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admiration appearance army beauty beneath better Boodle Boodle's bosom breath bride bright brow Bubbs Cecil Chatterly child Cordelia countenance Covehithe cried Dalton dark daughter dear death Dinah DODSWORTH door dread dress Dunwich Egypt Eleanor exclaimed eyes face father favour fear feel felt gaze gentle girl Goshen hand happy hear heard heart heaven Hebrews Herbert honour hope hour Israel Jannes Jasper Vernon Jehovah Joseph Linton Lady Susan laugh light lips look Lord Morton lordship Lucy Marmaduke Menes mind Miss Clarendon morning Narcissus Fly never night Nitocris Norman o'er once passed Pestlepolge Pharaoh Pheron poor precious father Rudd scarcely scene seated seemed silent smile sorrow soul Southwold speak spirit stood sweet tears thee thing thou thought town trembling turned Twaddle voice Walter whilst whispered wild woman wonder words Yellowchops young
Page 362 - DUKE'S PALACE. [Enter DUKE, CURIO, LORDS; MUSICIANS attending.] DUKE. If music be the food of love, play on, Give me excess of it; that, surfeiting, The appetite may sicken and so die.— That strain again;— it had a dying fall; O, it came o'er my ear like the sweet south, That breathes upon a bank of violets, Stealing and giving odour.— Enough; no more; 'Tis not so sweet now as it was before.
Page 321 - Died on his lips, and their motion revealed what his tongue would have spoken. Vainly he strove to rise ; and Evangeline, kneeling beside him, Kissed his dying lips, and laid his head on her bosom. Sweet was the light of his eyes ; but it suddenly sank into darkness, As when a lamp is blown out by a gust of wind at a casement.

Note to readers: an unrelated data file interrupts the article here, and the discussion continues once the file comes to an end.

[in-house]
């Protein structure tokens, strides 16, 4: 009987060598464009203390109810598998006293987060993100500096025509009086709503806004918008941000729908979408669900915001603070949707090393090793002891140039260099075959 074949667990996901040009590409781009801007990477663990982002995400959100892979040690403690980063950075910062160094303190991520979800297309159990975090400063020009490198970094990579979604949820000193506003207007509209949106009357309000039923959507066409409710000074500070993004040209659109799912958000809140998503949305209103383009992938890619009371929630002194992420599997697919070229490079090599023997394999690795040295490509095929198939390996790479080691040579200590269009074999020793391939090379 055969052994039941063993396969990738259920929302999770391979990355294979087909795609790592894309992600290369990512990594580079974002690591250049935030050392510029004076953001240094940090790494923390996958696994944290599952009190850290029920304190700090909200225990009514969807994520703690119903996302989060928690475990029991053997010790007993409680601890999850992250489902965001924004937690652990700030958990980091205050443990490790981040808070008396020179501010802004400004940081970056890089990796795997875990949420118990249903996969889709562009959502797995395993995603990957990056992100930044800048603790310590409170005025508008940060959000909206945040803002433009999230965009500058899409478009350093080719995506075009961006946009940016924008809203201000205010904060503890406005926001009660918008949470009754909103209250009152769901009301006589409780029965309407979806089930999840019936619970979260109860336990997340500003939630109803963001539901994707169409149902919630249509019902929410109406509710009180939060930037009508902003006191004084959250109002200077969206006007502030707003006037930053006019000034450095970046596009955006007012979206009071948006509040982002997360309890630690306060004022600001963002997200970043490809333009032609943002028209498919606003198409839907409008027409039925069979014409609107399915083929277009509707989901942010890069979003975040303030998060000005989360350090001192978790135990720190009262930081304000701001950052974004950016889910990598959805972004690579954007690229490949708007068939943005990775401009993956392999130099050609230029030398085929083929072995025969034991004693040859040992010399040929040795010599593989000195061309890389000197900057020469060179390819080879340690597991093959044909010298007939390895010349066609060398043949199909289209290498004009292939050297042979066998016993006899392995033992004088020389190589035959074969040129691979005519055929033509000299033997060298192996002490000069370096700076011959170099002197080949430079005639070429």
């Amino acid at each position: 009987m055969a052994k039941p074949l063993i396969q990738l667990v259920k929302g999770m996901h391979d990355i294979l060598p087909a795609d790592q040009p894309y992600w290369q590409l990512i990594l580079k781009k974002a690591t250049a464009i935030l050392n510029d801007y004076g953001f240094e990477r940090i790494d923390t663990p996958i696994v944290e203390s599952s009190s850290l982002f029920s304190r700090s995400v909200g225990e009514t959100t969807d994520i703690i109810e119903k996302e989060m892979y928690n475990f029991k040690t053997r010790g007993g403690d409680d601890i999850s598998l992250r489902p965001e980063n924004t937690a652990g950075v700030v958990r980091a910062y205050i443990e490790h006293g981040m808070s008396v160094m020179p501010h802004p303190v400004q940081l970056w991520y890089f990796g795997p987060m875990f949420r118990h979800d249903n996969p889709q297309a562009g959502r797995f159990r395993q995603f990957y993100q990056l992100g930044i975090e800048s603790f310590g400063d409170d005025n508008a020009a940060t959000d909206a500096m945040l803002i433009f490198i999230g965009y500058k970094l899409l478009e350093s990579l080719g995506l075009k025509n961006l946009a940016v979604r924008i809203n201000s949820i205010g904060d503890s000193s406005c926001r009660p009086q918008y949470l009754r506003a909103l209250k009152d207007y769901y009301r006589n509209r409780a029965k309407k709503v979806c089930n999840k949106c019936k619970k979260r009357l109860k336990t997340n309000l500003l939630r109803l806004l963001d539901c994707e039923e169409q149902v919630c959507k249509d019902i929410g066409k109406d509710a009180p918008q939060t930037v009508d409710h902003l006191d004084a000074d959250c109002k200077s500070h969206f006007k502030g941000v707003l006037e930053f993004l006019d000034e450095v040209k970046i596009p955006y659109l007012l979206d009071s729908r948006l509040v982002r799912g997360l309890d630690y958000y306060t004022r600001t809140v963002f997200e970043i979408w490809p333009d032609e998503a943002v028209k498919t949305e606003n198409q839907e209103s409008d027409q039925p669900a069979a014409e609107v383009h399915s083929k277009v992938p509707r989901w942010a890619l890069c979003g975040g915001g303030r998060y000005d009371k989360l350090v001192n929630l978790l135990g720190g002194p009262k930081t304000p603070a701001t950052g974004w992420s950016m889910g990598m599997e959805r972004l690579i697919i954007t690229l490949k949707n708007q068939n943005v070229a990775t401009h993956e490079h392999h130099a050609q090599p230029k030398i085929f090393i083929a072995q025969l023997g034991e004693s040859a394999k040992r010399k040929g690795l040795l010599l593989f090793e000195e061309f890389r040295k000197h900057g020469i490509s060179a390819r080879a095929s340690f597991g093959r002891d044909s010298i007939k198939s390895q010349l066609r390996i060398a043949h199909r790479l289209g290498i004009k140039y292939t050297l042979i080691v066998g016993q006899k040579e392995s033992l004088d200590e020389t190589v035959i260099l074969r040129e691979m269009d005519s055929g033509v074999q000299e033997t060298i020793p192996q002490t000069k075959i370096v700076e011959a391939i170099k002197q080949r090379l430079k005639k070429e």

Page 179 - O my dear father ! Restoration, hang Thy medicine on my lips ; and let this kiss Repair those violent harms, that my two sisters Have in thy reverence made ! Kent.
Page 320 - Many a languid head, upraised as Evangeline entered, Turned on its pillow of pain to gaze while she passed, for her presence Fell on their hearts like a ray of the sun on the walls of a prison.
Page 180 - Lear. Be your tears wet ? yes, faith. I pray, weep not : If you have poison for me I will drink it. I know you do not love me ; for your sisters Have, as I do remember, done me wrong : You have some cause, they have not. Cor. No cause, no cause.
Page 312 - Rose from a hundred hearths, the homes of peace and contentment. Thus dwelt together in love these simple Acadian farmers, — Dwelt in the love of God and of man. Alike were they free from Fear, that reigns with the tyrant, and envy, the vice of republics.
Page 171 - Unhappy that I am, I cannot heave My heart into my mouth : I love your majesty According to my bond ; nor more nor less.
Page 315 - What is this that ye do, my children? what madness has seized you? Forty years of my life have I labored among you, and taught you, Not in word alone, but in deed, to love one another ! Is this the fruit of my toils, of my vigils and prayers and privations?
Page 353 - Be not afeard ; the isle is full of noises, Sounds and sweet airs, that give delight and hurt not. Sometimes a thousand twangling instruments Will hum about mine ears, and sometimes voices That, if I then had waked after long sleep, Will make me sleep again : and then, in dreaming, The clouds methought would open and show riches Ready to drop upon me, that, when I waked, I cried to dream again.